Crystallization and mutational studies of carbon monoxide dehydrogenase from moorella thermoacetica
MetadataShow full item record
Carbon Monoxide Dehydrogenase (CODH), also known as Acetyl-CoA synthase (ACS), is one of seven known Ni containing enzymes. CODH/ACS is a bifunctional enzyme which oxidizes CO to CO2 reversibly and synthesizes acetyl-CoA. Recently, X-ray crystal structures of homodimeric CODH from Rhodospirillum rubrum (CODHRr) and CODH from Carboxydothermus hydrogenoformans (CODHCh) have been published. These two enzymes catalyze only the reversible oxidation of CO to CO2 and have a protein sequence homologous to that of the β subunit of heterotetrameric α2β2 enzyme from Moorella thermoacetica (CODHMt), formerly Clostridium thermoaceticum. Neither CODHRr nor CODHCh contain an α-subunit as is found in CODHMt. The precise structure of the active site for acetyl-CoA synthase, called the A-cluster, is not known. Therefore, crystallization of the α subunit is required to solve the remaining structural features of CODH/ACS. Obtaining crystals and determining the X-ray crystal structure is a high-risk endeavor, and a second project was pursued involving the preparation, expression and analysis of various site-directed mutants of CODHMt. Mutational analysis of particular histidine residues and various other conserved residues of CODH from Moorella thermoacetica is discussed. Visual inspection of the crystal structure of CODHRr and CODHCh, along with sequence alignments, indicates that there may be separate pathways for proton and electron transfer during catalysis. Mutants of a proposed proton transfer pathway were characterized. Four semi-conserved histidine residues were individually mutated to alanine. Two (His116Mt and His122Mt) were essential to catalysis, while the other two (His113Mt and His119Mt) attenuated catalysis but were not essential. Significant activity was "rescued" by a double mutant where His116 was replaced by Ala and His was also introduced at position 115. Activity was also rescued in double mutants where His122 was replaced by Ala and His was simultaneously introduced at either position 121 or 123. Activity was also "rescued" by replacing His with Cys at position 116. Mutation of conserved Lys587 near the C-cluster attenuated activity but did not eliminate it. Activity was virtually abolished in a double mutant where Lys587 and His113 were both changed to Ala. Mutations of conserved Asn284 also attenuated activity. These effects suggest the presence of a network of amino acid residues responsible for proton transfer rather than a single linear pathway.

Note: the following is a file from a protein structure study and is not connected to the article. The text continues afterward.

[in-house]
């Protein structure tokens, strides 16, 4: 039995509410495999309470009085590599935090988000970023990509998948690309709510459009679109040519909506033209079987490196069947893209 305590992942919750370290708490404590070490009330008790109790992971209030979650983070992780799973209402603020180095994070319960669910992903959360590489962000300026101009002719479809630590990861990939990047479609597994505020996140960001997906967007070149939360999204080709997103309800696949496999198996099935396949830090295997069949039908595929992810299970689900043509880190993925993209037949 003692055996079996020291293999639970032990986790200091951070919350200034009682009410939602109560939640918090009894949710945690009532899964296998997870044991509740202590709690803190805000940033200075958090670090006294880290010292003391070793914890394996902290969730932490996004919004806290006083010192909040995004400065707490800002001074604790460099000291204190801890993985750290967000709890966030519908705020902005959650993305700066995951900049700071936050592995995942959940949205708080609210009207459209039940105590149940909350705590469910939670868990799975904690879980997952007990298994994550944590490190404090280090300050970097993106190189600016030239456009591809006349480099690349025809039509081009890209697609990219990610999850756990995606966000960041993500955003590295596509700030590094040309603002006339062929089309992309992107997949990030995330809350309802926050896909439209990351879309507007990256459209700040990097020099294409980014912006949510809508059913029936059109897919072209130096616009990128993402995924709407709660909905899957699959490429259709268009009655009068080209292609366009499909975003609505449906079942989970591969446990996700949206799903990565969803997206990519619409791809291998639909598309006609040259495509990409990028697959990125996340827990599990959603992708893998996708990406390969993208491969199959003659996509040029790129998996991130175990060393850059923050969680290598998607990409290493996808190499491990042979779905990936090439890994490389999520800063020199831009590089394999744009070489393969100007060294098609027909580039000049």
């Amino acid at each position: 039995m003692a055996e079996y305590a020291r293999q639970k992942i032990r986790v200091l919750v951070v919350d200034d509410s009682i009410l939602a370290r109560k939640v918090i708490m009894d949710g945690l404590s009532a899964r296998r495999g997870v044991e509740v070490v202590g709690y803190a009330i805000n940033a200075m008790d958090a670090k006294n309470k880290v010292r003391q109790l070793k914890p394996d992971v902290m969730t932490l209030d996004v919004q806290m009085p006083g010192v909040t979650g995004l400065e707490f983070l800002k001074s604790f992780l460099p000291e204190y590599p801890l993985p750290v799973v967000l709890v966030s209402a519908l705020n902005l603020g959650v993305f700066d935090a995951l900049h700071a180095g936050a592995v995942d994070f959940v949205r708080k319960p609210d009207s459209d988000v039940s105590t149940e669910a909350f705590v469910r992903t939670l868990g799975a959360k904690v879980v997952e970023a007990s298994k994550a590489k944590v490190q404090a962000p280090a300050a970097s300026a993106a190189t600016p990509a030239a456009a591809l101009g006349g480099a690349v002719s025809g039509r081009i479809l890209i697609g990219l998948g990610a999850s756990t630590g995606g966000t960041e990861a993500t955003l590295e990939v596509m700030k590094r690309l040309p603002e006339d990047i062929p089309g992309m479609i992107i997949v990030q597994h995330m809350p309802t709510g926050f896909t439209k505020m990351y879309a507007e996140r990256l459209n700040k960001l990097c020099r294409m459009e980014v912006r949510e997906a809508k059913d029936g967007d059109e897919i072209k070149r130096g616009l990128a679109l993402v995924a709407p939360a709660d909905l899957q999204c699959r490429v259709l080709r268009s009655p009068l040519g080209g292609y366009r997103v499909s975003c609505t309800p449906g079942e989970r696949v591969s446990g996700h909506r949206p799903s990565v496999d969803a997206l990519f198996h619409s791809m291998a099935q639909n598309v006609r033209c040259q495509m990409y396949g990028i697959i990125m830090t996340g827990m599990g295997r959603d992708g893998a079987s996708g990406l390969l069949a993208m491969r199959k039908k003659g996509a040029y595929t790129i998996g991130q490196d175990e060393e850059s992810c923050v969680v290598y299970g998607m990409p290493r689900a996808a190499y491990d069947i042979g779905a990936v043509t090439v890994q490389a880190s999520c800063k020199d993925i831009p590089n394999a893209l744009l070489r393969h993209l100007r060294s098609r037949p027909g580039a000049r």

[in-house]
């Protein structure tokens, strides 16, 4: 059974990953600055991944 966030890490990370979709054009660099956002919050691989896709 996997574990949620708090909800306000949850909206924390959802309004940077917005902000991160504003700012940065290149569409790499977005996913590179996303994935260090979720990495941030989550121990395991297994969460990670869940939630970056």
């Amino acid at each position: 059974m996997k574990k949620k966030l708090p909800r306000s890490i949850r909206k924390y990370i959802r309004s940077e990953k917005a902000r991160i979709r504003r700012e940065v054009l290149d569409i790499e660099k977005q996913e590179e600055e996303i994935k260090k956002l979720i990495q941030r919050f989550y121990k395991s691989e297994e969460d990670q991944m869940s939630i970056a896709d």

Kim, Eun Jin (2003). Crystallization and mutational studies of carbon monoxide dehydrogenase from moorella thermoacetica. Master's thesis, Texas A&M University. Texas A&M University. Available electronically from